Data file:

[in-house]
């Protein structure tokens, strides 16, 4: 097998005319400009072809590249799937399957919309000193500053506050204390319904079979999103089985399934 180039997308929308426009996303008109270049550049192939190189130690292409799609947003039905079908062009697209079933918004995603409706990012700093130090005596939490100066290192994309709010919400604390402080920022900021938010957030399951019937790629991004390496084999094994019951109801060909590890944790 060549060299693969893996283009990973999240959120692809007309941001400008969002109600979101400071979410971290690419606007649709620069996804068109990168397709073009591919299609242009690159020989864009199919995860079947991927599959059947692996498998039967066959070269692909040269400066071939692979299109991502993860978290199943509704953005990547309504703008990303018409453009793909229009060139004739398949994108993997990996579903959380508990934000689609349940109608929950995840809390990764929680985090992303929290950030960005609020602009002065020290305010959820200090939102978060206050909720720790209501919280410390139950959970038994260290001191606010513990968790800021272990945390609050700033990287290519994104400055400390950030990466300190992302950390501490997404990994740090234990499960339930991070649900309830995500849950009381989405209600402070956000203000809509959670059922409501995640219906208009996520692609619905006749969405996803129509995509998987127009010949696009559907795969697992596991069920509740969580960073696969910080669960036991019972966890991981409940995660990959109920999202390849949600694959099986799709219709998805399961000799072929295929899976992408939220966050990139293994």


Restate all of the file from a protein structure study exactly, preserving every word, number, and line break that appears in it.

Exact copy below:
[in-house]
């Protein structure tokens, strides 16, 4: 097998005319400009072809590249799937399957919309000193500053506050204390319904079979999103089985399934 180039997308929308426009996303008109270049550049192939190189130690292409799609947003039905079908062009697209079933918004995603409706990012700093130090005596939490100066290192994309709010919400604390402080920022900021938010957030399951019937790629991004390496084999094994019951109801060909590890944790 060549060299693969893996283009990973999240959120692809007309941001400008969002109600979101400071979410971290690419606007649709620069996804068109990168397709073009591919299609242009690159020989864009199919995860079947991927599959059947692996498998039967066959070269692909040269400066071939692979299109991502993860978290199943509704953005990547309504703008990303018409453009793909229009060139004739398949994108993997990996579903959380508990934000689609349940109608929950995840809390990764929680985090992303929290950030960005609020602009002065020290305010959820200090939102978060206050909720720790209501919280410390139950959970038994260290001191606010513990968790800021272990945390609050700033990287290519994104400055400390950030990466300190992302950390501490997404990994740090234990499960339930991070649900309830995500849950009381989405209600402070956000203000809509959670059922409501995640219906208009996520692609619905006749969405996803129509995509998987127009010949696009559907795969697992596991069920509740969580960073696969910080669960036991019972966890991981409940995660990959109920999202390849949600694959099986799709219709998805399961000799072929295929899976992408939220966050990139293994």